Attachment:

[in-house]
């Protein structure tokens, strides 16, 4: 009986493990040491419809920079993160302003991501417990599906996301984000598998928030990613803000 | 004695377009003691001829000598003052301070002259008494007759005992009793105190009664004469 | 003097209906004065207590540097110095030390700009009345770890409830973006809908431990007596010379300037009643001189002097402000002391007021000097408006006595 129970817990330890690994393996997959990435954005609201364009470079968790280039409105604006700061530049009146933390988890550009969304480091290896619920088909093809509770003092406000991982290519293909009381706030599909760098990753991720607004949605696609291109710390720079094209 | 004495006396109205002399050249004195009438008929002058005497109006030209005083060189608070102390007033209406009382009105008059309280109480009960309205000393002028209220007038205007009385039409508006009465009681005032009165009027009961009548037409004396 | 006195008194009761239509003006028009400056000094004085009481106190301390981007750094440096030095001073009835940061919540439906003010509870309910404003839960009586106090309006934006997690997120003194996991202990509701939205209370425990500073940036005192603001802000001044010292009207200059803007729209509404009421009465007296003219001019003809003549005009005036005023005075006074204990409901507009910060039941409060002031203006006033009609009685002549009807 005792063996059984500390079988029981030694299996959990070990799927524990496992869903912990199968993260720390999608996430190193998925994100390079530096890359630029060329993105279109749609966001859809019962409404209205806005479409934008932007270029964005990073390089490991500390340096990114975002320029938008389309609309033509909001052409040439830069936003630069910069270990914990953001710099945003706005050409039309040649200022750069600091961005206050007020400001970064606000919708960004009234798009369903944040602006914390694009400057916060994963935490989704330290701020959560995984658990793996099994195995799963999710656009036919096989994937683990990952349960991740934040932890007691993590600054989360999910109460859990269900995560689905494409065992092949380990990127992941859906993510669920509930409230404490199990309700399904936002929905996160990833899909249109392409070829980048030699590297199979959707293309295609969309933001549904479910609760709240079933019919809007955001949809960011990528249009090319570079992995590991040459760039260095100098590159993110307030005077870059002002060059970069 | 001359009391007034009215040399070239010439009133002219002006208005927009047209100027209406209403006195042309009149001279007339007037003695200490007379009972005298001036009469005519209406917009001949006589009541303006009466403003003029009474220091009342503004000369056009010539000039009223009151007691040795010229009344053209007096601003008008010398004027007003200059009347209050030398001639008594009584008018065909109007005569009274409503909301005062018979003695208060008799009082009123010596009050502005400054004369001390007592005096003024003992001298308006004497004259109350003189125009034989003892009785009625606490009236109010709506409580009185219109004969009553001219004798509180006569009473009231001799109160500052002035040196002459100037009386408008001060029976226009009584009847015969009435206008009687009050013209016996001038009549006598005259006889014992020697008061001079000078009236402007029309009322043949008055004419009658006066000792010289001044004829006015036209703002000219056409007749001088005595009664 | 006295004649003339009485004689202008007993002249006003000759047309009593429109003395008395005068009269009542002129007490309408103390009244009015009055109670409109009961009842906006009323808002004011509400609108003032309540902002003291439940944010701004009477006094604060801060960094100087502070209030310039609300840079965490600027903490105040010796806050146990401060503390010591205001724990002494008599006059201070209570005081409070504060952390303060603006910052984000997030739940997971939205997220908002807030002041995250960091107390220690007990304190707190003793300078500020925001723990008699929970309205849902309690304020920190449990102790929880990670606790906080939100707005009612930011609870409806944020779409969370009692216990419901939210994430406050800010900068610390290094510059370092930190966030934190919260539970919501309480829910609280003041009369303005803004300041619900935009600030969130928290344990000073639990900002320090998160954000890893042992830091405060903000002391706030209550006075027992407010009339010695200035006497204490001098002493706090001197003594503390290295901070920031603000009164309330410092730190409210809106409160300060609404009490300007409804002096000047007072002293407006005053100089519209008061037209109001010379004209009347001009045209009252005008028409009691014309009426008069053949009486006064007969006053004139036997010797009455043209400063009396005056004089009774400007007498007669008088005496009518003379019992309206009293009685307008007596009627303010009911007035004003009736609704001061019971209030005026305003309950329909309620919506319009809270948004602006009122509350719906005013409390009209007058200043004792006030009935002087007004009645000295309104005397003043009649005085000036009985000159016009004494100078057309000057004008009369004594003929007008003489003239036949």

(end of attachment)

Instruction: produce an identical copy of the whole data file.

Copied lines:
[in-house]
């Protein structure tokens, strides 16, 4: 009986493990040491419809920079993160302003991501417990599906996301984000598998928030990613803000 | 004695377009003691001829000598003052301070002259008494007759005992009793105190009664004469 | 003097209906004065207590540097110095030390700009009345770890409830973006809908431990007596010379300037009643001189002097402000002391007021000097408006006595 129970817990330890690994393996997959990435954005609201364009470079968790280039409105604006700061530049009146933390988890550009969304480091290896619920088909093809509770003092406000991982290519293909009381706030599909760098990753991720607004949605696609291109710390720079094209 | 004495006396109205002399050249004195009438008929002058005497109006030209005083060189608070102390007033209406009382009105008059309280109480009960309205000393002028209220007038205007009385039409508006009465009681005032009165009027009961009548037409004396 | 006195008194009761239509003006028009400056000094004085009481106190301390981007750094440096030095001073009835940061919540439906003010509870309910404003839960009586106090309006934006997690997120003194996991202990509701939205209370425990500073940036005192603001802000001044010292009207200059803007729209509404009421009465007296003219001019003809003549005009005036005023005075006074204990409901507009910060039941409060002031203006006033009609009685002549009807 005792063996059984500390079988029981030694299996959990070990799927524990496992869903912990199968993260720390999608996430190193998925994100390079530096890359630029060329993105279109749609966001859809019962409404209205806005479409934008932007270029964005990073390089490991500390340096990114975002320029938008389309609309033509909001052409040439830069936003630069910069270990914990953001710099945003706005050409039309040649200022750069600091961005206050007020400001970064606000919708960004009234798009369903944040602006914390694009400057916060994963935490989704330290701020959560995984658990793996099994195995799963999710656009036919096989994937683990990952349960991740934040932890007691993590600054989360999910109460859990269900995560689905494409065992092949380990990127992941859906993510669920509930409230404490199990309700399904936002929905996160990833899909249109392409070829980048030699590297199979959707293309295609969309933001549904479910609760709240079933019919809007955001949809960011990528249009090319570079992995590991040459760039260095100098590159993110307030005077870059002002060059970069 | 001359009391007034009215040399070239010439009133002219002006208005927009047209100027209406209403006195042309009149001279007339007037003695200490007379009972005298001036009469005519209406917009001949006589009541303006009466403003003029009474220091009342503004000369056009010539000039009223009151007691040795010229009344053209007096601003008008010398004027007003200059009347209050030398001639008594009584008018065909109007005569009274409503909301005062018979003695208060008799009082009123010596009050502005400054004369001390007592005096003024003992001298308006004497004259109350003189125009034989003892009785009625606490009236109010709506409580009185219109004969009553001219004798509180006569009473009231001799109160500052002035040196002459100037009386408008001060029976226009009584009847015969009435206008009687009050013209016996001038009549006598005259006889014992020697008061001079000078009236402007029309009322043949008055004419009658006066000792010289001044004829006015036209703002000219056409007749001088005595009664 | 006295004649003339009485004689202008007993002249006003000759047309009593429109003395008395005068009269009542002129007490309408103390009244009015009055109670409109009961009842906006009323808002004011509400609108003032309540902002003291439940944010701004009477006094604060801060960094100087502070209030310039609300840079965490600027903490105040010796806050146990401060503390010591205001724990002494008599006059201070209570005081409070504060952390303060603006910052984000997030739940997971939205997220908002807030002041995250960091107390220690007990304190707190003793300078500020925001723990008699929970309205849902309690304020920190449990102790929880990670606790906080939100707005009612930011609870409806944020779409969370009692216990419901939210994430406050800010900068610390290094510059370092930190966030934190919260539970919501309480829910609280003041009369303005803004300041619900935009600030969130928290344990000073639990900002320090998160954000890893042992830091405060903000002391706030209550006075027992407010009339010695200035006497204490001098002493706090001197003594503390290295901070920031603000009164309330410092730190409210809106409160300060609404009490300007409804002096000047007072002293407006005053100089519209008061037209109001010379004209009347001009045209009252005008028409009691014309009426008069053949009486006064007969006053004139036997010797009455043209400063009396005056004089009774400007007498007669008088005496009518003379019992309206009293009685307008007596009627303010009911007035004003009736609704001061019971209030005026305003309950329909309620919506319009809270948004602006009122509350719906005013409390009209007058200043004792006030009935002087007004009645000295309104005397003043009649005085000036009985000159016009004494100078057309000057004008009369004594003929007008003489003239036949």